I have said for a long time that one of the major hurtles in this slides controversy is the lack of provenance. According to the various inside sources including Tom Carey, Tony Bragalia and even Adam Dew, they simply don’t know who took the pictures, when they were taken and where they were taken. To make matters worse, there is no solid chain of custody for the slides. There are gaping holes in this important part of the story.
Back on February 20, 2015, Adam Dew, under the user name SlideBox Media, posted to Rich Reynolds UFO Conjectures blog the following:
A quick timeline as I understand it: Hilda died in 1988. Slides were discovered when emptying out a garage outside of Sedona (Cottonwood we think) in 1998. Slides were deemed interesting (obviously old color slides) but not fully examined until around 2008. While I think that the home may have belonged to Hilda’s lawyer, there is no way to know for sure as the woman who found them [the slides] didn’t keep records of the homes she cleaned out… I don’t think the slides came from Hilda’s home.
Could this be any vaguer? The home might have belonged to Hilda’s lawyer but they don’t know. The house might have been in Sedona, but they’re not sure. There is no way to verify whose house it was and there is little to link the slides to Hilda Ray other than some of the other slides were marked with her name. He doesn’t think they came from Hilda’s home.
And with that we return to the question of provenance. They have absolutely nothing to go on given that statement. By comparison, the Ramey Memo has a provenance that is iron clad. No, I don’t want to discuss the various interpretations of the memo; I just want to establish how solid a provenance can be.
General Ramey is in the picture holding the document in question. J. Bond Johnson, the man who took the picture has been interviewed repeatedly about it, and while he certainly slid off the rails as time passed, there is no doubt that he was in Ramey’s office and he took the photograph. Even without his statements we would know this because the picture was transmitted over the news wire (INS) back in the day. Attached to the picture from the Bettmann Photo Archive, was a noted that it had been sent at 11:59 p.m. on July 8, 1947. Even if we didn’t have this, the picture had been published in various newspapers on July 9, 1947. The negative, which can be matched to picture, was stored at the Fort Worth Star-Telegram until it was given to the Special Collections at the University of Texas at Arlington so that the chain of custody has been preserved as well. I can’t think of another document dealing with the Roswell case that has such a provenance or chain of custody.
But you can see the difference. With the Roswell Slides, all that information simply doesn’t exist and I don’t know how you can ever gather it given what the current owner of the slides says. The chain of custody is broken in several places and because Dew has not revealed the name of the woman who supposedly found the slides so that she could be interviewed by independent researchers (and I doubt that he will give up the name) then that is just one more hole.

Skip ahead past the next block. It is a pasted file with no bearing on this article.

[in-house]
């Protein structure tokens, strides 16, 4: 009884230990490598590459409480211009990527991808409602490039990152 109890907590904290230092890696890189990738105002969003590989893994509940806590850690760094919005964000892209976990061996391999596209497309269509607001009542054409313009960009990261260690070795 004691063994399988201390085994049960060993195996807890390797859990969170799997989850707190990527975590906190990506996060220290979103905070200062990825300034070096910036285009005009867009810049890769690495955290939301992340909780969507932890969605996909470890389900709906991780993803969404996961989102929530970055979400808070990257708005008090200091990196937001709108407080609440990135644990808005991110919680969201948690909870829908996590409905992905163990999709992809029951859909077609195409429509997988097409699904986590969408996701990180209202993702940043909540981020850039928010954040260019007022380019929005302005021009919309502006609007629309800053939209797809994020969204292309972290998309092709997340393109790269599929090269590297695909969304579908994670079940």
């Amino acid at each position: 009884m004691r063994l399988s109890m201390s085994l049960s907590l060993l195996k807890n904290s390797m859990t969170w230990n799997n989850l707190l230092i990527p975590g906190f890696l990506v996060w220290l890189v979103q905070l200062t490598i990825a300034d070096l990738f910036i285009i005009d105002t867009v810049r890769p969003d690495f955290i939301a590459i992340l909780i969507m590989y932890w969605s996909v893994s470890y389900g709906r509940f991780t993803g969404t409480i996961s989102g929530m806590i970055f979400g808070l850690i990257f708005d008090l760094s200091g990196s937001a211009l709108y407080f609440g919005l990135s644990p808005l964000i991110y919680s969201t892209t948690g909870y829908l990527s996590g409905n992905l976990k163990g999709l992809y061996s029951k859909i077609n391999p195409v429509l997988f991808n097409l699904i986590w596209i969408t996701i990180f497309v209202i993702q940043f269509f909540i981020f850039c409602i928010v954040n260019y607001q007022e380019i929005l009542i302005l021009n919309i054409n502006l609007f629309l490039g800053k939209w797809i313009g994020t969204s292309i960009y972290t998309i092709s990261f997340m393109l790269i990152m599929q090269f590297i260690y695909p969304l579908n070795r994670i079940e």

So why do we believe that these slides show alien creatures recovered outside of Roswell? Well, the film was apparently manufactured in 1947 which is not to say that it was exposed in 1947. The slide holder was used from something like 1940 to 1949, which opens up the range. Photo experts have suggested that the range could be even greater, though that isn’t much of an issue given all the other problems.
I have yet to hear a good reason for looking at these slides which were unlabeled and apparently separated from the others in the collection and concluding that they showed an alien body. If you’re the average guy, sitting out there looking at the slides and see a strange body on them, I don’t see how you can (a) conclude they are of alien creatures and (b) that they have anything to do with Roswell. The Rays lived in Midland, Texas and not Roswell and the slides were found in Sedona and not Roswell and are now in Chicago. Right now we don’t even have a good chain of custody from Sedona to Chicago.
This also generates another question that can be easily answered. Were all the slides in the box stamped with Hilda Ray’s name? Were others stamped with her husband’s? And if so, then how do we conclude that the slides belonged to the Rays other than proximity? Or I should say alleged proximity.
At this point, with Dew making so many claims, it seems that there is no way to provide a provenance or chain of custody. Any such attempt will be seen in the same light as that of Ray Santilli as he continued to change the story about who had owned the Alien Autopsy film and how he had come into possession of it. Dew has sort of locked in the tale of a house owned by someone, that was cleaned by someone who found the slides, which sat around for basically decades before anyone got around to looking at them and then deciding they showed an alien creature, an amazing deductive link.
This could spell the end of the slides saga simply because there is no way to verify how they came into existence or why those who saw them originally assumed they showed an alien creature. Without the important questions of provenance and chain of custody answered, there is no real reason to assume the being on the slides has anything to do with the Roswell case, or that it is an extraterrestrial creature. This is basically the same stumbling block that so many of us interested in the case have encountered before and there is no reason to assume that anyone outside of the UFO community is going to care about this… and there might not be that many inside who do. . . .